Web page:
Sad but not strange

Jesus-Reaching-Out

photo: iStock

It is sad that Jesus finds it necessary to exhort the followers closest to him to believe his words, and therefore to believe that he is himself the revelation of the Father. Sad, indeed; but not strange. Is not our own unbelief proof enough of the commonness of unbelief? Even after we have been assured of God’s love for us again and again, of his sovereign pleasure to bless his people with what he judges good for them, do we not retreat to practical skepticism when difficult circumstances seem to call in question his goodness or his power?

Jesus’ first disciples in John 14 are experiencing difficulties of several kinds. They are perhaps intellectually slow to believe the daring claim on Jesus’ lips, made repeatedly, that he is in the Father and the Father in him. Worse, they are bound up emotionally as well as intellectually as they wrestle with talk about death, betrayal, Jesus’ departure, their inability to follow him at present, and the like. What they need more than anything else is to believe Jesus, to believe that what he is saying is true. If only they believe, then the uncertainties surrounding these other large matters will be swallowed up by confidence that Jesus is none other than the revelation of the Father. There is no belief more basic to spiritual triumph than that.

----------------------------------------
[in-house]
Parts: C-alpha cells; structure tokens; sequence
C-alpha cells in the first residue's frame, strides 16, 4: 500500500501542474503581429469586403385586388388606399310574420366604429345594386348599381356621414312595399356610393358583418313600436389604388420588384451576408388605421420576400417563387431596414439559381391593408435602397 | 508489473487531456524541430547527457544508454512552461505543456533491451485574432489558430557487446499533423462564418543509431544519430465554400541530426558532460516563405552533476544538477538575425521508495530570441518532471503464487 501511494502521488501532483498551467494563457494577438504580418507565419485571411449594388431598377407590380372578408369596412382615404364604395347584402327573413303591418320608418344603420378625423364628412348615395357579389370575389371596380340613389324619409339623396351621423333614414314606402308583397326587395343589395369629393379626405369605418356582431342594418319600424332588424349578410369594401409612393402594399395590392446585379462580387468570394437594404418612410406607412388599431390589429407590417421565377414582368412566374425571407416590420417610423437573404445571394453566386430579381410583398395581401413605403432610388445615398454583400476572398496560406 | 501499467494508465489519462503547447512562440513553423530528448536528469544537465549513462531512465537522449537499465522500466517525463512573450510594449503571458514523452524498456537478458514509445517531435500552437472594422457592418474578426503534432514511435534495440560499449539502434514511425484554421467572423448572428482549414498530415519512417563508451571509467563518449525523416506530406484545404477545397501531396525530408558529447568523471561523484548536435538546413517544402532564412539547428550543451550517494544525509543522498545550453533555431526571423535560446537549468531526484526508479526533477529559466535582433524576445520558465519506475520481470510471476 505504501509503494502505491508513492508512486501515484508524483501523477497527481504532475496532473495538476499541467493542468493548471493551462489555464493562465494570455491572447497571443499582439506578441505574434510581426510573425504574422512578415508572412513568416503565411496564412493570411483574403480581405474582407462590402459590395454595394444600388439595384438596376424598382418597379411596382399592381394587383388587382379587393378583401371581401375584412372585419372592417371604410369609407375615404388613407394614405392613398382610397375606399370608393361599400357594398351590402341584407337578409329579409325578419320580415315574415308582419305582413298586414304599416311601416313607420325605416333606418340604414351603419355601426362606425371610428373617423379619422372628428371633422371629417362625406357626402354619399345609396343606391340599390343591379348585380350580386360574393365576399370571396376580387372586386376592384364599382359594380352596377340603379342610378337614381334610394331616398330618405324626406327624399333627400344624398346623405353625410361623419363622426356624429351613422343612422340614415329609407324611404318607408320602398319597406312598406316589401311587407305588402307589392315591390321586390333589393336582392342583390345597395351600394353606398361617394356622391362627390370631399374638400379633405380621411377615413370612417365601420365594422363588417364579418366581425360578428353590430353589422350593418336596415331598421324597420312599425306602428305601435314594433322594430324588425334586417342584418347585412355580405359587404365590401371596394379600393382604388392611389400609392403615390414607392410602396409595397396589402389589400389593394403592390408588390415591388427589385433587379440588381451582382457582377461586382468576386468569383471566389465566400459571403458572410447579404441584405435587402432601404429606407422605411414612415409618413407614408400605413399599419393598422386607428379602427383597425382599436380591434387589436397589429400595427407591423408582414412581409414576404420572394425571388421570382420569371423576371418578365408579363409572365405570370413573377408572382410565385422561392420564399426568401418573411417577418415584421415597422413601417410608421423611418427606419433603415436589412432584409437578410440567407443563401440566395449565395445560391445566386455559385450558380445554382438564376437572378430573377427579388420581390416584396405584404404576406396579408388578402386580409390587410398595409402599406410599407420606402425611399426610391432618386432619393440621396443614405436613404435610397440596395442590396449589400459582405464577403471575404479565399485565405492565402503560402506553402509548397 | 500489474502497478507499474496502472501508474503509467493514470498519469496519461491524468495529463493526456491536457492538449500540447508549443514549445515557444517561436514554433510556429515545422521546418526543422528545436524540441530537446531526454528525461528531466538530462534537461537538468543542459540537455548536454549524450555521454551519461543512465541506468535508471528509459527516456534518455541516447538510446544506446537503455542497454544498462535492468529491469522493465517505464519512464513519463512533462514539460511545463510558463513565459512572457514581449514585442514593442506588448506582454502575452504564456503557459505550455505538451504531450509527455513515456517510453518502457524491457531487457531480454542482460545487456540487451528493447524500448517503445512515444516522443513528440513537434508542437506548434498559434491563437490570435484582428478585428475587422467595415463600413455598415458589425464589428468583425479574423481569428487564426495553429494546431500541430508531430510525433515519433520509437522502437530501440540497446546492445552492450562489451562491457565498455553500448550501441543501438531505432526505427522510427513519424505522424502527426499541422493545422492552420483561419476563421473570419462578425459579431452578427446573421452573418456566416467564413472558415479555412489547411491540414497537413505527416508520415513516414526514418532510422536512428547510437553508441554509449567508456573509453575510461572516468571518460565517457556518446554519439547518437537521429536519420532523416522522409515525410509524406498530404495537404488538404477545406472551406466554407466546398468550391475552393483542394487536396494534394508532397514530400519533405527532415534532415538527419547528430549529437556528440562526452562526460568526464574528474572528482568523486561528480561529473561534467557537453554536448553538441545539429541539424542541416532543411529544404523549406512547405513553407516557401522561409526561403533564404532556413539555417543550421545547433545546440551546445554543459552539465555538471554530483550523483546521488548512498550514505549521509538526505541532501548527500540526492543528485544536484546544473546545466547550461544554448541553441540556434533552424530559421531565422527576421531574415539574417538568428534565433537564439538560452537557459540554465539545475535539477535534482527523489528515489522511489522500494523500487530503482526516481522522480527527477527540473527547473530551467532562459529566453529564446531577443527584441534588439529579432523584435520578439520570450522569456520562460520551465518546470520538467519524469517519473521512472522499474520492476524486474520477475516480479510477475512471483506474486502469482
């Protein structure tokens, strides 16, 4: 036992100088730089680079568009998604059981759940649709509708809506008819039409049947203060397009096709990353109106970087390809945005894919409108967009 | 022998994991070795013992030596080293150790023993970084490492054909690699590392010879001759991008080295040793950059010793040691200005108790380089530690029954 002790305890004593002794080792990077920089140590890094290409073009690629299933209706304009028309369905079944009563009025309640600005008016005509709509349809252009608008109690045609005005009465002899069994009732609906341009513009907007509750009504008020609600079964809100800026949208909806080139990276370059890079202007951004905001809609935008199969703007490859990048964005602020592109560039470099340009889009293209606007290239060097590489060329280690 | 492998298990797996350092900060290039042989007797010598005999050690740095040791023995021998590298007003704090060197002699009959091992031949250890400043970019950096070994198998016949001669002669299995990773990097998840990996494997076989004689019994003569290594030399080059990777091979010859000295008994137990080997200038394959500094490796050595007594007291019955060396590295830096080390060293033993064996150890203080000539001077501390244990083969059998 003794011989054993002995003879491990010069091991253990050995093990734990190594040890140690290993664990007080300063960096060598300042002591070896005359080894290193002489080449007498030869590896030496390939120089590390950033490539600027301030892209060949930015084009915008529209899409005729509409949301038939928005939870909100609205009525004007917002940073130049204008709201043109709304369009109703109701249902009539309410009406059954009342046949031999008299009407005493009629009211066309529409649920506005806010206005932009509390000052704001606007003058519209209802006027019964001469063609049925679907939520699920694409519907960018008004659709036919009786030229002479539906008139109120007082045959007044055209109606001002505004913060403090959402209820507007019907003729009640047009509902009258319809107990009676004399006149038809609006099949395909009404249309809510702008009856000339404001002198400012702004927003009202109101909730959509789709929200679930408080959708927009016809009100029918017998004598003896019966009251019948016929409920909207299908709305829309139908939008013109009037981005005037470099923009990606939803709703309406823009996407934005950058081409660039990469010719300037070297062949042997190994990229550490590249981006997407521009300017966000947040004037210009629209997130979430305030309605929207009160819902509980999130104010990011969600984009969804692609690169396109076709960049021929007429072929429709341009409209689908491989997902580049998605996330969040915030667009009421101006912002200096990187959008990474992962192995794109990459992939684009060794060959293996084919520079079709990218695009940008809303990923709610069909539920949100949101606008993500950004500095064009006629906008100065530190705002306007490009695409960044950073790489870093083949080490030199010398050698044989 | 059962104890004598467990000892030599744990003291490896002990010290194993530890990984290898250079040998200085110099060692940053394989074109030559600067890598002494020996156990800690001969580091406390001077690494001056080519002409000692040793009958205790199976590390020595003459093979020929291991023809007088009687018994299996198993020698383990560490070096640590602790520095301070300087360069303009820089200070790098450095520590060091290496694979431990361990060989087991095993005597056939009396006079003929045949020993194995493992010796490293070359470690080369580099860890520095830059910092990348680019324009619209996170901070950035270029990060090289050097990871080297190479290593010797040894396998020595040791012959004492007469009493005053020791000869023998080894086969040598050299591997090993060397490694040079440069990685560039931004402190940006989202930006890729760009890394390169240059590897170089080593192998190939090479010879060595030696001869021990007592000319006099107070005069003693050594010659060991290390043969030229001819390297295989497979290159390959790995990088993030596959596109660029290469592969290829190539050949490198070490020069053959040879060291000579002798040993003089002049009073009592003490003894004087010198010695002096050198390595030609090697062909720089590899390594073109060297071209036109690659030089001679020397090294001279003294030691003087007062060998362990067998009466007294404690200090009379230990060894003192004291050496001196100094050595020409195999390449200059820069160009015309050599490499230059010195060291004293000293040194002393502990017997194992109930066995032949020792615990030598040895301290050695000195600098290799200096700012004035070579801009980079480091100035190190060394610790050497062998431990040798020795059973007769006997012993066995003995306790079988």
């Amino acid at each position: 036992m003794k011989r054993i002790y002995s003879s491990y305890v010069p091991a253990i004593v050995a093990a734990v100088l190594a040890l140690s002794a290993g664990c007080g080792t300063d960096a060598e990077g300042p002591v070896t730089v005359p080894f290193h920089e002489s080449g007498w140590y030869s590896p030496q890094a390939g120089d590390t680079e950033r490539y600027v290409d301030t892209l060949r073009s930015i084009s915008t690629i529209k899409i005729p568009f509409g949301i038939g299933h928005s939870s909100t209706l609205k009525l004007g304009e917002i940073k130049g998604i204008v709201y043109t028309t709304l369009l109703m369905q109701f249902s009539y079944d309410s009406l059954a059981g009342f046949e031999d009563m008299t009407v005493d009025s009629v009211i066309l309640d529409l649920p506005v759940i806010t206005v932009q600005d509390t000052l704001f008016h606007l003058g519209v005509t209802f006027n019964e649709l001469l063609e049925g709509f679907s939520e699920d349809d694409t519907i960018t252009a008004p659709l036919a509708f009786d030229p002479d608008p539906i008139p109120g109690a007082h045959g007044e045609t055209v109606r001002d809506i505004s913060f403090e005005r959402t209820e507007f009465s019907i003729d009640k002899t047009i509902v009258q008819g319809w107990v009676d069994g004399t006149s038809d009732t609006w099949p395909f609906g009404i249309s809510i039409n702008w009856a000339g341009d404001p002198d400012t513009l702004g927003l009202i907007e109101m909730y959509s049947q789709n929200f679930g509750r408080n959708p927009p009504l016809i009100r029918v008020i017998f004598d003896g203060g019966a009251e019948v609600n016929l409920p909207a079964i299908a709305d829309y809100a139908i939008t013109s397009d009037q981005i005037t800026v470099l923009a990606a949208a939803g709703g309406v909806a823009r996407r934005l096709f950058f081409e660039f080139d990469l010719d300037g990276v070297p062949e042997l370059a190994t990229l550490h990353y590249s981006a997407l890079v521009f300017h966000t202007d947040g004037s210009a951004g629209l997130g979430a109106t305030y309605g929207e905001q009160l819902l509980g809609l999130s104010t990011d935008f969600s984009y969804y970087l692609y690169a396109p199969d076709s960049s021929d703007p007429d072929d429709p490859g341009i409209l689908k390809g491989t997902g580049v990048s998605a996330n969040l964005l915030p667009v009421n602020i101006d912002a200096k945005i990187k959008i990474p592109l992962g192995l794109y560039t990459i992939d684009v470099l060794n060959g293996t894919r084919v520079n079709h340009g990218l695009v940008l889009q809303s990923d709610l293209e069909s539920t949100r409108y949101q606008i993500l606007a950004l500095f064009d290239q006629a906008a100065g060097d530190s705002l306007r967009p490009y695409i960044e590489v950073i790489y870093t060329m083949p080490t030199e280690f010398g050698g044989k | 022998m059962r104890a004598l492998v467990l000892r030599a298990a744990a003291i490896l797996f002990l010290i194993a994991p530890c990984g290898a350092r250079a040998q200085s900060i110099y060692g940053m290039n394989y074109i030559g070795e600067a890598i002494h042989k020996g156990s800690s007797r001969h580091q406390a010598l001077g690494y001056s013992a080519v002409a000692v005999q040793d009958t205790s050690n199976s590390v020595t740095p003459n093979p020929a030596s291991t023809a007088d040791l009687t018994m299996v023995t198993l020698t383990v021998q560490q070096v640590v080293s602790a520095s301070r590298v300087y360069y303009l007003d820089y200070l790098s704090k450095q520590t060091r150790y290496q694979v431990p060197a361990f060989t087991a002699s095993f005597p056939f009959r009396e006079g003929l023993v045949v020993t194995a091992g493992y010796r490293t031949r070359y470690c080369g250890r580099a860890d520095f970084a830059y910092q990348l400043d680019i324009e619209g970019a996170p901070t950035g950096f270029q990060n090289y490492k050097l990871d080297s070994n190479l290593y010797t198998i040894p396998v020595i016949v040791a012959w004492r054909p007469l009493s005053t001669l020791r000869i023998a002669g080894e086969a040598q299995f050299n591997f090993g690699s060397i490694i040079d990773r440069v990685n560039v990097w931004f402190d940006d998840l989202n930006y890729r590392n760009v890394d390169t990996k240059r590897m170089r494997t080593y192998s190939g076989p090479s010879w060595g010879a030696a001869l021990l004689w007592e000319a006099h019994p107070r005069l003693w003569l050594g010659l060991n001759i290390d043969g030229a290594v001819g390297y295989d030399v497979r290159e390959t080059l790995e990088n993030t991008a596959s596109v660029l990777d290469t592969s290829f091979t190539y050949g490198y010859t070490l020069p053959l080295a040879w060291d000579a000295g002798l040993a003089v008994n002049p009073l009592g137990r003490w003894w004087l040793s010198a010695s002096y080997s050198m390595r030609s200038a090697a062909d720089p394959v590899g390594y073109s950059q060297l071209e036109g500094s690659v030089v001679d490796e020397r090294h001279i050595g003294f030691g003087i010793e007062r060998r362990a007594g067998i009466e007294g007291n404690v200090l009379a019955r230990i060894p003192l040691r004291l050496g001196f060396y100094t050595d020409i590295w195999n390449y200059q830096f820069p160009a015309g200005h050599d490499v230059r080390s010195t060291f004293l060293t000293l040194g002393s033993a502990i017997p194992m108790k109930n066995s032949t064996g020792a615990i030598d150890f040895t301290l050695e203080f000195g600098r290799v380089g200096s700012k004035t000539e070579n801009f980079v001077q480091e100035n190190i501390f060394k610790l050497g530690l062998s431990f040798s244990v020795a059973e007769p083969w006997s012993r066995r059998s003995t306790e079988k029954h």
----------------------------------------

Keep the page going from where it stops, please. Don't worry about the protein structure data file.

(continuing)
D.A. Carson, The Farewell Discourse and Final Prayer of Jesus

22 Ridiculous Things I Believed as a Child

Last week, Abraham Piper shared 22 ridiculous things he believed as a child, all of which put a smile on my face. In honor of the Victoria Day long weekend, I’ve compiled my own list of the ridiculous things I believed as a child. I hope you enjoy.

  1. I could fly if I tried hard enough
  2. I had a shot with the prettiest girl in school
  3. Being in Chess Club didn’t mark me as one of the “loser” kids
  4. Aerosmith was awesome
  5. Star Trek was cool
  6. Star Trek: The Next Generation was even cooler (to be fair, the two-part episode where Picard became a Borg is pretty B.A.)
  7. That Voyager had potential to be awesome (I watched way too much Star Trek as a kid)
  8. He-Man and the Masters of the Universe = quality cartoon
  9. Thundercats didn’t suck
  10. Glasses = intellectual
  11. Transformers was excellent
  12. No one would notice if I refilled what I took out of the soda bottle with water
  13. Mom also wouldn’t notice that I ate all the macaroons she made at Christmas
  14. Sweat pants were acceptable in public
  15. Saved by the Bell was funny (tragically, it’s still a guilty pleasure; shame on me, I know)
  16. You can learn Karate by watching The Karate Kid repeatedly
  17. Karate Kid II was worth watching
  18. Ditto Tim Burton’s Batman
  19. I could diffuse a bomb with chewing gum and chicken wire
  20. That someday, I too could go back in time in a 1985 DeLorean; all I needed was plutonium and a flux capacitor
  21. That I could drive at the age of ten, just because it looked easy
  22. Wearing muscle shirts meant you had muscles (obviously)

That’s my list, although I’m sure there’s many, many more things I could add.

What’s your’s?